lightersideofrealestateDuring my writing hiatus, I’ve gotten older yes but also (hopefully) a bit wiser. By the time we’re done with our new digs, I could write a novel on becoming a homeowner. Below are a dozen tips I’ve found helpful . .  and begrudging had to adopt as we embarked upon Operation: Casita Moro.

From here on out, I’ll be chronicling our whole renovation process here on JUJU. From purchase to pretty. The good, the bad, and they very very ugly.

So here we go:

  1. Know your comps. Spending an afternoon perusing your desired neighborhood’s open houses with your boo sounds very romantic, until you’re doing it for real, and get a taste of the stiff competition. Trust me, you’ll get to see more places than you ever wanted. Before you ever go to an open house, shop around virtually first. Knowledge is power and the real estate market is no different. Everything you need to know is online: pictures, lot size, square footage, school districts, neighborhood price averages, even what your neighbor paid and when, pre and post renovations.
  2. Be a realist. There’s nothing sexy about being house rich, cash poor. Unfortunately what you think you’ll be able to get for your money and the reality don’t always level eye to eye. It’s an impolite slap in the face after all your hard saving. You’re not alone, it happened to us too, and indeed it’s a jagged little pill to swallow.
  3. Don’t look at places you can’t afford. You will get frustrated with your search quicker, while holding an unrealistic candle for the unattainable. A good example for all the ladies out there: The cardinal rule of bridal shopping. Don’t even look above your budget. If you absolutely must try on a dress double your budget just to see how it looks, then fall in love, ya better be willing to shell out for it. A terrible idea, every time.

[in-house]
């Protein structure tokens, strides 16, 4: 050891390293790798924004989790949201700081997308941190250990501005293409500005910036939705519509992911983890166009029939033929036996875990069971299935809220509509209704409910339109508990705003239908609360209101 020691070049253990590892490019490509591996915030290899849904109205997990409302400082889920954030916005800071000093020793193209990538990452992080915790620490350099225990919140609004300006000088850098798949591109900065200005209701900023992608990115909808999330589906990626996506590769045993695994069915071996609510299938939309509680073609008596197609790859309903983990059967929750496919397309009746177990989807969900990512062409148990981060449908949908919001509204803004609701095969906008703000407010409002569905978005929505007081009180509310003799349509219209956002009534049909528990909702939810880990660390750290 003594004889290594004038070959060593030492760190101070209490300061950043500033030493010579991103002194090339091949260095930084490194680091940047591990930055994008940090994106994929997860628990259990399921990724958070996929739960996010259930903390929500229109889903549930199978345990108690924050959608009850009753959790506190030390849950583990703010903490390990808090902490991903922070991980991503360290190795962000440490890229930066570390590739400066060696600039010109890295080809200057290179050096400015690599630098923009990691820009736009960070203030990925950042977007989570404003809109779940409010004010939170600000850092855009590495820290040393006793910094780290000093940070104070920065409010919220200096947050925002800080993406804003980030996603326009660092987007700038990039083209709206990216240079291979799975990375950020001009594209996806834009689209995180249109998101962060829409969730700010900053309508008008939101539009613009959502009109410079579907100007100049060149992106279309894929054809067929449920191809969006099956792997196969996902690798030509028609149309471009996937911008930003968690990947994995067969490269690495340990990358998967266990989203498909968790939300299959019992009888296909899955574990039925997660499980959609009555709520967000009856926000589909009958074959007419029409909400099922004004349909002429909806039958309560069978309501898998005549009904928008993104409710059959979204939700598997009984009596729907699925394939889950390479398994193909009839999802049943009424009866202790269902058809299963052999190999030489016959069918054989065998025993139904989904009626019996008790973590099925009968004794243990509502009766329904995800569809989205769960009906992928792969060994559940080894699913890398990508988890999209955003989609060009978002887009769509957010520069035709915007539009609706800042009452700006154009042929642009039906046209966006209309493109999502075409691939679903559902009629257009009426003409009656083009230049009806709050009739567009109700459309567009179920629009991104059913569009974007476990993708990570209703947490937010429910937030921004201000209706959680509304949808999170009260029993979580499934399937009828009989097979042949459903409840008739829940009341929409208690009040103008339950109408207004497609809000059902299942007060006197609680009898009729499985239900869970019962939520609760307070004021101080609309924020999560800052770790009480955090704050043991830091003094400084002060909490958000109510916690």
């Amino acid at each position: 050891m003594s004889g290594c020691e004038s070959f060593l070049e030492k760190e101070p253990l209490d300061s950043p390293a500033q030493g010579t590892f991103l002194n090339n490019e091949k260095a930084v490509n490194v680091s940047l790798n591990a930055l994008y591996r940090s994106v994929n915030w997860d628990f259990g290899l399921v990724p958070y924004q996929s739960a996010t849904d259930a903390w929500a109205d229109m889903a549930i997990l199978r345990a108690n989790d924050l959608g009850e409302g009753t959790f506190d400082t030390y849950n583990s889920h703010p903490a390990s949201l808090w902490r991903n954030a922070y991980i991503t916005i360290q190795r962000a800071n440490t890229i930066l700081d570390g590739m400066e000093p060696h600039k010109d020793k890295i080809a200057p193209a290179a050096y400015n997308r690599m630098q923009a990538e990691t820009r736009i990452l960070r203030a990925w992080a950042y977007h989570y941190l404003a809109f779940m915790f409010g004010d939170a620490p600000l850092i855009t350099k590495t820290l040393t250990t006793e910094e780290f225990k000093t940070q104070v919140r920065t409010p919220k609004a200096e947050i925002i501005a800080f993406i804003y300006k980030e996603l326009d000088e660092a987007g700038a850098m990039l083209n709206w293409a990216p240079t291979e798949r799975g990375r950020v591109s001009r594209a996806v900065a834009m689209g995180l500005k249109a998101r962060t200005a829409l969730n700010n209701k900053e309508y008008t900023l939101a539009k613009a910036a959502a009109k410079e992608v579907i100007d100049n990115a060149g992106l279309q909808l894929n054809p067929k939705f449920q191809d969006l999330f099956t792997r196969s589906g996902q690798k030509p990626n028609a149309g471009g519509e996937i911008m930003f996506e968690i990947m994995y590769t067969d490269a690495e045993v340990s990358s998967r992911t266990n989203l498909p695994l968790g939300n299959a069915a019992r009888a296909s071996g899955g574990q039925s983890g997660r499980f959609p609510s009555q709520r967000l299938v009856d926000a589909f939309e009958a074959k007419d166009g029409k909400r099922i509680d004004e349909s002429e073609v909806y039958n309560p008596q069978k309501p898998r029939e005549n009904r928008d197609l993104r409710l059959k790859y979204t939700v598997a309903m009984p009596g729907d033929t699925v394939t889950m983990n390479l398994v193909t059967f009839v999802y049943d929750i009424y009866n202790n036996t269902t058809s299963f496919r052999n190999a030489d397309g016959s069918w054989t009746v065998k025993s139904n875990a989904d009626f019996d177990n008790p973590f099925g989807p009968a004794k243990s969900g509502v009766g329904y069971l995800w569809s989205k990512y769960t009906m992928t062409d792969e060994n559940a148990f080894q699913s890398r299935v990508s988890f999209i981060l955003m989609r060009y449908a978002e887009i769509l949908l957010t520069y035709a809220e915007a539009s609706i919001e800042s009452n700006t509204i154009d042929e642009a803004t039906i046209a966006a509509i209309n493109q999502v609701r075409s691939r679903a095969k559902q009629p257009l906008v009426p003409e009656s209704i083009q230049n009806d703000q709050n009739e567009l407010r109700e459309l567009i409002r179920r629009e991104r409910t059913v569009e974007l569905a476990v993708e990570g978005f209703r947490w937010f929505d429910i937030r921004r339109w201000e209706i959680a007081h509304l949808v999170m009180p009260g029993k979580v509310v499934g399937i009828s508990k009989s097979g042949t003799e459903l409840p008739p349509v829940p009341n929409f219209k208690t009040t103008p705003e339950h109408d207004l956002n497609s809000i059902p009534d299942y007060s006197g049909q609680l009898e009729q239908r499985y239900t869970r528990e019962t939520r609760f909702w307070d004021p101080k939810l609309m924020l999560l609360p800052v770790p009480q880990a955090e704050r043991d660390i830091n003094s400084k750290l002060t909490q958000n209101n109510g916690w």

4. Be open to compromise. Ex: If you’re stuck on a particular neighborhood, chances are for the average Joe, you may need to compromise on a smaller pad to make the money work. Another option would be to purchase a older home in needing of updating, and renovate as time goes by. If you’re open to a higher level of asset appreciation, you could also opt for a more up and coming area or one just on the outskirts of your dream spot. You’ll get much more bang for your buck, and likely a sizable upgrade in space.
  5. Move in ready VS taking on a project? Well . . there are many pros and cons to both camps. Move in ready means less stress, faster move in, minimal extra expenses or surprises, however you’re usually paying a premium for builder’s special finishes (typically as cheap as possible, with a high mark up attached). Move in ready is perfectly awesome and just the ticket for many, and certainly the easiest path. On the other side, taking on a renovation can be an adventure. I will guarantee you’ll get more adventure than you bargained for. You can tailor your finishes & put your personal stamp on your home, while also paying less than a move in ready home. Sounds like a dream! The perils, however run high. The gamble of paying hefty reno bills with cold hard cash instead of simply financing, contractor schenanigans, delays and unexpected expenses are just a few scenarios one may encounter. You’ll read about all our trials and tribulations in our upcoming Casita Chronicles.